Driving Series


One overtime yesterday overshadowed another. It’s inevitable that this time of year, golf takes a back seat—well a further back seat…a third row seat?—to the NBA, as the Cleveland Cavaliers and Golden State Warriors battled into five periods for the second consecutive game.

Golf also has the unfortunate task of competing with the Stanley Cup Final, horse racing’s Triple Crown (We have a winner!), the French Open and this year, the FIFA Women’s World Cup.

The Memorial Tournament at Muirfield Village in Dublin, Ohio made ripples on the sports waves but little more. Tiger Woods’ Saturday 85 was the big headline. That doesn’t mean, however, that it wasn’t exciting.

Although, a less than exciting player, if only for his demeanor, David Lingmerth won the tournament in a playoff over Justin Rose. What stood out about the victorious Swede was his ability to stay within himself during a difficult final round.

Phenom Jordan Spieth entered the clubhouse at -13, two back at the time, after a blistering 65 that included a chip-in eagle. With the morning’s leader Rose struggling, and the inexperienced Lingmerth, who hadn’t won on the PGA Tour going in, the closest rival, Spieth looked like he might have stolen the Memorial.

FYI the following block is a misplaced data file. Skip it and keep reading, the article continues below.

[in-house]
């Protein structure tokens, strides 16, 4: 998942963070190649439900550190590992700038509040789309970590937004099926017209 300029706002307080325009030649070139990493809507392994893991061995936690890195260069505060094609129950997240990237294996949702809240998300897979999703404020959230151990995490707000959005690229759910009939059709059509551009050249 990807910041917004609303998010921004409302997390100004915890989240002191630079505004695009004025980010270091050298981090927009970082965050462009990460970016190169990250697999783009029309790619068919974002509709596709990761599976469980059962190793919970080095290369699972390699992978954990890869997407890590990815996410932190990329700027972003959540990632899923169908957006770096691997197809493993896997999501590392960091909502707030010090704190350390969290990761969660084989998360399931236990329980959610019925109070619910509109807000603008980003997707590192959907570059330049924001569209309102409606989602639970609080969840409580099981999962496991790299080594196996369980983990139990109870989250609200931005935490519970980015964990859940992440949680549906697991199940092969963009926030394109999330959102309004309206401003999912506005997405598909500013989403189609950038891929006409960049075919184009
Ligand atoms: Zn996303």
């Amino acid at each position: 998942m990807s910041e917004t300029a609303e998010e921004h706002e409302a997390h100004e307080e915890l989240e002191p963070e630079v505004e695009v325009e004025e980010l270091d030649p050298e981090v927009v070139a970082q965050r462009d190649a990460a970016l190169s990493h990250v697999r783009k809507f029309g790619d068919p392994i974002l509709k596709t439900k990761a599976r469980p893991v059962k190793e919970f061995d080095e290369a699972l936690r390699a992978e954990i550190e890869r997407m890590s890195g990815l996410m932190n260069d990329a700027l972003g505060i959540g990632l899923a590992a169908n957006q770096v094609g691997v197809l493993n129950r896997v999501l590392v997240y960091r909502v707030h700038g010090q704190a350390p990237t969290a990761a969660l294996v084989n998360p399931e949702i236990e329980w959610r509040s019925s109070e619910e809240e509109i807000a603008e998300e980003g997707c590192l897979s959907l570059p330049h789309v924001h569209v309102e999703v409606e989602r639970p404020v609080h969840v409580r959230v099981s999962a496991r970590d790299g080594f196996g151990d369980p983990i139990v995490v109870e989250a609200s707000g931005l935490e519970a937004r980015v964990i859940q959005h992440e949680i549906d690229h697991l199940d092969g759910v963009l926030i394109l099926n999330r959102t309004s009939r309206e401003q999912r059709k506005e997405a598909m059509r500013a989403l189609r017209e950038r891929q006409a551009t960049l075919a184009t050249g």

But Lingmerth was undeterred down the stretch. Armed with a new G30 driver, he was even par through 10, only to rally for three birdies in his last eight holes. And when Rose sank a long, sidewinding par putt on the first playoff hole, it forced Lingmerth into a difficult counter from eight feet. With the crowd still buzzing from the Englishman’s effort, Lingmerth delivered.

They pair traded pars again on the second playoff hole. On the third, a wayward tee shot from Rose, gave Lingmerth the opening he needed. A par was enough for win number one in a phenomenal playoff:

Swedes—Henrik Stenson aside—have a reputation for being stoic. Lingmerth’s brown hair defied his heritage somewhat (Stenson, Jesper Parnevik and Jonas Blixt are basically stereotypes in appearance), but the subtle smile screamed Scandinavia. He took up golf in his teens after his hockey dream slowly died out. Lingmerth played collegiately for Arkansas and made his PGA Tour debut in 2013, his rookie year.

It was an up and down first season. Lingmerth made just 11 out of 23 cuts, but finished second twice. Last year marked a minor improvement. He claimed two top-10’s in 26 events, 14 of which he played the weekend.

In other words, Sunday’s victory was worth more than a small smile. But hey, he’s Swedish, which means two things. One, it’s business as usual. Two, we’ll likely see him there again.

Driving Series